Thursday March 21, 2013
The Walthers brothers are tantalizingly close to raising the $8,000 they need to create a free movie trailer (German Brothers Team Up to Produce “Fascinating” Go Video 2/4/2013 EJ) to inspire more go enthusiasts. Sven Walther, a go player and computer scientist, and his brother Lars, an actor and filmmaker, plan to make the video available on YouTube, so anyone “can use it to promote the game wherever you want.” Their goal “is not to explain the rules, but to create some fascinating atmosphere to represent the game. The novice will see it and say ‘Whoa, what’s that game? Wanna learn more!’” The project will only receive funds if at least $8,000 is raised by Monday, March 25 at 11:59PM PT.
- Annalia Linnan
Thursday March 14, 2013
A go board shows up in New World, the 2013 South Korean noir film written and directed by Park Hoon-jung. Starring Lee Jung-jae, Choi Min-shik and Hwang Jung-min, the film — released just last month — shows the conflict between the police and the mob through the eyes of an undercover cop. Click here to see a trailer.
Thanks to Vincent DiMattia for the tip.
Thursday March 7, 2013
Almost exactly a year since co-directors Will Lockhart and Cole Pruitt decided to shoot a documentary on the game of go — The Surrounding Game — the team is moving into the next phase of the project. “We have come a very long way and the filming itself is almost complete, but we still have a long way to go to get to a finished film” says Lockhart. The team filmed at the 2012 U.S. Go Congress and AGA Pro Tournament last summer, traveled to China and Korea in the fall, and spent the winter organizing their extensive footage. “We’re now launching a second fundraiser to raise money for post-production, including hiring a full-time editor, commissioning original music, and digital mastering of the film,” says Lockhart. A new fundraising goal of $30,000 has been set to reach a final cut of the film.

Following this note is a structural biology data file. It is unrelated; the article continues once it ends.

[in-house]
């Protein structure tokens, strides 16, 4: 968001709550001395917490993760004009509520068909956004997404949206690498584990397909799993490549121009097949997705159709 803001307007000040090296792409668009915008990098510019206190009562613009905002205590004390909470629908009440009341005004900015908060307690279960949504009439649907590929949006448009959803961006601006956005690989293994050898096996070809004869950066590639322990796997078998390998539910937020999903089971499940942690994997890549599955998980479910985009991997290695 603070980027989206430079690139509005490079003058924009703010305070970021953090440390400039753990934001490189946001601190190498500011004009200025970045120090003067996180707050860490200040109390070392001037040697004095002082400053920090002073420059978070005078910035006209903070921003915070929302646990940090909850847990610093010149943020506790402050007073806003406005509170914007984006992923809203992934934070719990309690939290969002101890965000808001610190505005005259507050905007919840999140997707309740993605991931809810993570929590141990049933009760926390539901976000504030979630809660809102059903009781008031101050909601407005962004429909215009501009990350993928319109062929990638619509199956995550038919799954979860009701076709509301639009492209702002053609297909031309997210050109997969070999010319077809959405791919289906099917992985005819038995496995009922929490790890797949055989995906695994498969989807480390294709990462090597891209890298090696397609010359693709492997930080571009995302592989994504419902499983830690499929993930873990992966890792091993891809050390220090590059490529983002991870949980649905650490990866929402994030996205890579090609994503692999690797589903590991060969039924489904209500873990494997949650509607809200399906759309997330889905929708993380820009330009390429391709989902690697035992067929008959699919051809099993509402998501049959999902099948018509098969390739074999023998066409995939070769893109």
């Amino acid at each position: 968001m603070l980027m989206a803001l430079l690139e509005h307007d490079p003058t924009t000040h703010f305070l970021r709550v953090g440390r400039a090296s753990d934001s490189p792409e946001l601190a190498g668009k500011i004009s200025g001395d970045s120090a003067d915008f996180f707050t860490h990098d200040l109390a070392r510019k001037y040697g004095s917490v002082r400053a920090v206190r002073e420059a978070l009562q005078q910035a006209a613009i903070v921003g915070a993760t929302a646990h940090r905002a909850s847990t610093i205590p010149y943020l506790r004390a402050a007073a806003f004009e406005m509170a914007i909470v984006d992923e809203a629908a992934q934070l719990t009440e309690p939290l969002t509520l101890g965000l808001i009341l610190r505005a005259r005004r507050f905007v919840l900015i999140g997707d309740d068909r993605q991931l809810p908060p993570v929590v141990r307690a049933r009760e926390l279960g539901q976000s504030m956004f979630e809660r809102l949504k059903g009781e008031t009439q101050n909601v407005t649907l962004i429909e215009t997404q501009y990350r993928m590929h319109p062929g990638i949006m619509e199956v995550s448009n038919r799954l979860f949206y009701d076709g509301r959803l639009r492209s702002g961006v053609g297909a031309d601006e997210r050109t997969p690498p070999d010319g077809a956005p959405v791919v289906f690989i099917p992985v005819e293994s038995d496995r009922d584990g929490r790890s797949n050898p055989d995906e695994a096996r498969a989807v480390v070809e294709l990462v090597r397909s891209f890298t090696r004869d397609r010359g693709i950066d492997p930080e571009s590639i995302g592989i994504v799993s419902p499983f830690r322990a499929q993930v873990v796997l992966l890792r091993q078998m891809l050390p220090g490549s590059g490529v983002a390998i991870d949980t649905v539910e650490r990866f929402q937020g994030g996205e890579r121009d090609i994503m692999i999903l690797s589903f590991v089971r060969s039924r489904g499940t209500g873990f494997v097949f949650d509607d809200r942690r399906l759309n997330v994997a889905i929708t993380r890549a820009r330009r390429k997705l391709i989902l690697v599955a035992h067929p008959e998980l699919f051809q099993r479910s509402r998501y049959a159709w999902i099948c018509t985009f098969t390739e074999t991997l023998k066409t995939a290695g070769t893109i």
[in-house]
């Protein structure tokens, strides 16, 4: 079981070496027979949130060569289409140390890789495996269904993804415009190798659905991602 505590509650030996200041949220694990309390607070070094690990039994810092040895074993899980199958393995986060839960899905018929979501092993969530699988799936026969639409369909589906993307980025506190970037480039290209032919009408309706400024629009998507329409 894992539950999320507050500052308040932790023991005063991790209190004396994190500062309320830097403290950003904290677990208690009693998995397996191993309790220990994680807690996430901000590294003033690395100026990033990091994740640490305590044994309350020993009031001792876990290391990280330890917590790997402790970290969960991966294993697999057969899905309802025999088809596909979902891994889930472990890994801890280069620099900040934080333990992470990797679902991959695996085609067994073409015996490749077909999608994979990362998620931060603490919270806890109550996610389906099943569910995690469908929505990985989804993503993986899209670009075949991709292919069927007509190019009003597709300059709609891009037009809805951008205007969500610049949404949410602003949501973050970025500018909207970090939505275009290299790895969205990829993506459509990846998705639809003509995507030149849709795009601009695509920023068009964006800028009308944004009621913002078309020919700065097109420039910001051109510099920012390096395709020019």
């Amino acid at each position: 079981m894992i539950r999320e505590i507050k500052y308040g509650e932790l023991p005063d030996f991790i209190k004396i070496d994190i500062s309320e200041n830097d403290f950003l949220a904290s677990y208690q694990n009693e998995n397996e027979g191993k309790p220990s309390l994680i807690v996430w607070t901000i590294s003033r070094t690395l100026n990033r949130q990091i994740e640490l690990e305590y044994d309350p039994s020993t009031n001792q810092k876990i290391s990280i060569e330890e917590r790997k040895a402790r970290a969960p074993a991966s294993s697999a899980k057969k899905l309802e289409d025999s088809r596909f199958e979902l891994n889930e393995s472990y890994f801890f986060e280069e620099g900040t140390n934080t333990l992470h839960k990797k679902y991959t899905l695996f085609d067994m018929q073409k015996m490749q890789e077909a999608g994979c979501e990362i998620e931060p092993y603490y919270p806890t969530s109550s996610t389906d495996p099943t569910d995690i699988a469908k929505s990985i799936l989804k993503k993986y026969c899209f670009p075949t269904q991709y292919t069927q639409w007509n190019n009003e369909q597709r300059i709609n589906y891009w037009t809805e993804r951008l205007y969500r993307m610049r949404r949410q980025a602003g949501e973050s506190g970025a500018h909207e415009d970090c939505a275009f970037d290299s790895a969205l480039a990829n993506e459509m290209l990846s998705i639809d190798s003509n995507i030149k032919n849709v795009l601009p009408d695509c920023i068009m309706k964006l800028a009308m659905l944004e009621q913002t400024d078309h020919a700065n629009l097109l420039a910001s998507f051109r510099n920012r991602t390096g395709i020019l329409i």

The new fundraiser begins this Saturday, March 9 and will operate via The Surrounding Game’s brand new website, which also features a recently-released trailer for the film. “We are adding Chinese- and Korean-language options for the site to make the project and fundraiser accessible to an international audience, and we’ll be offering a ton of new rewards which weren’t available the first time around,” says Pruitt. We want “The Surrounding Game” to be as well-produced as it can possibly be, and we hope you’ll share the project with your friends and family and help us reach our goal.” He also noted that last year “we passed our initial goal quickly thanks to a lot of support from EJ readers.”
- screencaps from the latest Surrounding Game trailer
Monday February 18, 2013
“We’ve just put our new extended trailer on YouTube,” reports The Surrounding Game co-director Cole Pruitt. “Plus, thanks to help from several American go contacts, we’re working with the Nihon Ki-in to schedule a trip to Japan sometime later this summer, hopefully to coincide with a big amateur go festival in August. In March, at the Spring Go Expo, we’ll interview a Japanese 4p who will be coming to the US for a month for promotional purposes.”
Sunday February 17, 2013
A new Korean comic book provides a view of Korean corporate life through the eyes of a former go player. In Misaeng, artist/author Yoon Taeho “ describes the claustrophobic interpersonal relations between employees of Korean corporations, focusing on the banality of everyday life and the little struggles and tiny victories of survival in a corporate culture,” writes Emanuel Pastreich on his blog, Korea: Circles and Squares.
“The protagonist of Misaeng is Jang Gurae, a young man who starts out as an apprentice to the national baduk Association. After his father’s sudden death, Jang Gurae finds his family in serious financial straits. When he fails to qualify as a baduk player, he enters the corporate world. Quiet and introspective, baduk is the underlying formula for his survival.” Pastreich calls Misaeng “a remarkable work of art that deserves to be widely read and analyzed.” Unfortunately, it’s currently only available in Korean.
Thanks to Go Game Guru’s David Ormerod for passing this along.